The Moody Blues offered a night to remember Tuesday as they celebrated the 50th anniversary of their landmark album “Days of Future Passed” before a wildly receptive, sold-out audience at the Orpheum Theatre in Minneapolis.

I’ve seen the Moody Blues dozens of times over the decades, but I stopped going to their shows about 10 years ago because of the lack of variety in their song choices and even in their limited stage banter. This is a group, after all, that has been playing the same encore song for 49 years. But when the Moodies announced that they’d be playing their 1967 album live from beginning to end on this tour, it promised a shakeup in the British rockers’ staid setlist, if nothing else.

Tuesday night’s show didn’t disappoint, with a sensible smattering of tunes from across the band’s catalog complemented by a faithful, if occasionally awkward, re-creation of the album that spawned classics such as “Nights in White Satin” and “Tuesday Afternoon.”

“Days of Future Passed” not only stands among the earliest concept albums, but it also marks the first full-length recording to combine a rock band with an orchestra. The Moodies had been assigned by Decca to record a rock rendition of Dvorak’s “New World” Symphony to be interwoven with the orchestral version as a demonstration of how the label’s new audio technology could benefit popular music as well as classical. Instead, the Moodies conspired with conductor Peter Knight to commandeer the orchestra for the band’s then-new stage show about a day in the life of an average person. Knight crafted brilliant orchestrations to flesh out the band’s songs and fill in the gaps. The result after a week of closed-door sessions was “Days of Future Passed.”

“We made an album that changed our lives forever,” bassist and singer John Lodge told the crowd Tuesday night.

Thus also began the Moody Blues’ doomed status with most rock critics as progressive-rock punching bags — witness their inexplicable exclusion from the Rock and Roll Hall of Fame, for example. Their fans have remained undeterred over the decades, though. Many of them at the Orpheum had already donned their newly purchased “Days of Future Passed: 50th Anniversary Tour” T-shirts, eager to hear the Moodies dig into the featured attraction after intermission.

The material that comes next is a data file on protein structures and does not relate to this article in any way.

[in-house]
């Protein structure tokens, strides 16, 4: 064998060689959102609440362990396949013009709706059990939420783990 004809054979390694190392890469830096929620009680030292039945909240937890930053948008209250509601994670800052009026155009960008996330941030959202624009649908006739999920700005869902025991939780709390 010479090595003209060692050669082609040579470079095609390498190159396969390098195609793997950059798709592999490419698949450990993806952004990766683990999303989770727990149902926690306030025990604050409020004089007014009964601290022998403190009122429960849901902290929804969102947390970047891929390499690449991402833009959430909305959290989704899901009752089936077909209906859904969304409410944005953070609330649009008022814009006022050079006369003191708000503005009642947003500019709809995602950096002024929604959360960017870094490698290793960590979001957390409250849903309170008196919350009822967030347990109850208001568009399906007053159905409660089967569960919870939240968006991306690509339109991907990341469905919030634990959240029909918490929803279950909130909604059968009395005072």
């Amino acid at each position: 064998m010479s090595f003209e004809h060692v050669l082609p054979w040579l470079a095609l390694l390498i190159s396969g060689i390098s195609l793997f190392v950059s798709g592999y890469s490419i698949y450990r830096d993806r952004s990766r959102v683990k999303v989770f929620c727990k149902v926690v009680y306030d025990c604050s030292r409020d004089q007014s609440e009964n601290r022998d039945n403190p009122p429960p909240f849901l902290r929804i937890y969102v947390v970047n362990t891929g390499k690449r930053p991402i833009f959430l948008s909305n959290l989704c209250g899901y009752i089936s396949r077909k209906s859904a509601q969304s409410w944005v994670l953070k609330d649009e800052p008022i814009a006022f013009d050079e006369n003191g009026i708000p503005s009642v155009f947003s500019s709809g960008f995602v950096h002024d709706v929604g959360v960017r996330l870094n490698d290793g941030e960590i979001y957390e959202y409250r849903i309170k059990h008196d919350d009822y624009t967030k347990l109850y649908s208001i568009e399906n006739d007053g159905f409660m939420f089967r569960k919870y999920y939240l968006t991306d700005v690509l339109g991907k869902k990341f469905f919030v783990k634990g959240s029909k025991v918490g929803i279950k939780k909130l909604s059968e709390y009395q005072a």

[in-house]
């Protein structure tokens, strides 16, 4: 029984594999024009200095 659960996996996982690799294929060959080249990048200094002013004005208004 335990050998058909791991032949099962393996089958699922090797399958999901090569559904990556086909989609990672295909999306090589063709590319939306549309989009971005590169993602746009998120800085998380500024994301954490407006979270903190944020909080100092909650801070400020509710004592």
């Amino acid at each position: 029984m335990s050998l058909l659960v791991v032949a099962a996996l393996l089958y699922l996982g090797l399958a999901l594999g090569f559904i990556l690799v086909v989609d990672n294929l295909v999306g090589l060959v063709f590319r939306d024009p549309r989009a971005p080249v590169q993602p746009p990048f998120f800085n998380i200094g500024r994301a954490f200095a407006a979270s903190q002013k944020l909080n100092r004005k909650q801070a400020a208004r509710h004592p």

As guitarist and singer Justin Hayward hit the rollicking section of “Tuesday Afternoon” at last night’s show, audience members jumped to their feet, clapping to the beat and singing along. Lodge’s frenetic “Peak Hour,” which uses the city’s lunchtime rush as a metaphor for people’s time-taxed lives, received raves. Personal highlights came via the captivating Hayward-sung tune “Dawn Is a Feeling” and Lodge’s haunting “(Evening) Time to Get Away,” whose quieter moments allowed the lead vocals to deliver an emotional wallop.

Nothing topped the band’s legendary anthem, “Nights in White Satin,” though, for its sheer power and ability to instantly pull a few thousand people out of their seats. Hayward, who at 70 is the youngest among the Moodies, still manages to soar vocally, fortified by fantastic solo work by flutist Norda Mullen, who has played with the band for almost 15 years.

A major question going into the tour was how the band was going to handle the songs written by long-ago departed keyboardist Mike Pinder and original flutist Ray Thomas, both of whom tended to sing what they wrote. The remaining band members — Hayward, Lodge and drummer Graeme Edge — stopped performing those songs when those guys left. But for this special occasion, Lodge admirably subbed in on lead vocals for an eerier take on Pinder’s “Sunset” and Hayward offered a harder-driving redo of Thomas’ “Twilight Time.” The two traded vocal chores on Thomas’ childlike march, “Another Morning.”

For the album’s opening and closing spoken passages, penned by Edge, Jeremy Irons filled in for Pinder. The Oscar-winning actor’s contributions were unquestionably excellent, but his appearance by video came off oddly.

Another downside was the lack of a major component of “Days of Future Passed”: the orchestra. For the Moodies’ recent performance at the Hollywood Bowl in California, an actual orchestra shared the stage. In Minneapolis, like most cities on the tour, the album’s London Festival Orchestra made an audio-only appearance via the original recordings. It was authentic, for sure, but led to a few clunky transitions and weird staging.

For the first part of the show, the Moodies bounced among a selection of songs from their other albums, with the Hayward-penned ’80s hits “The Voice,” “Your Wildest Dreams” and “I Know You’re Out There Somewhere” grabbing the biggest ovations. But the Lodge ballad “Nervous” also proved memorable. His signature “Isn’t Life Strange” offered a rare example of a Moodies mess-up, with the vocals and backing instrumentation out of sync in the first two verses. It would have been nice to hear an Edge song, too, such as “The Balance” or “22,000 Days.”

Like every Moody Blues concert for the past 49 years, the show ended with the Lodge warhorse “Ride My Seesaw.” Here’s hoping for a 50th-anniversary tour for 1968’s “In Search of the Lost Chord.” That album essentially begins with “Seesaw,” so all setlist bets would be off after that.

Staff writer Randy A. Salas covered the Moody Blues for more than 25 years as a co-founding editor of the fan publication Higher & Higher. He also served as a consultant on the band’s “Time Traveller” CD anthology and contributed to the British documentary “Moody Blues: Classic Artists.”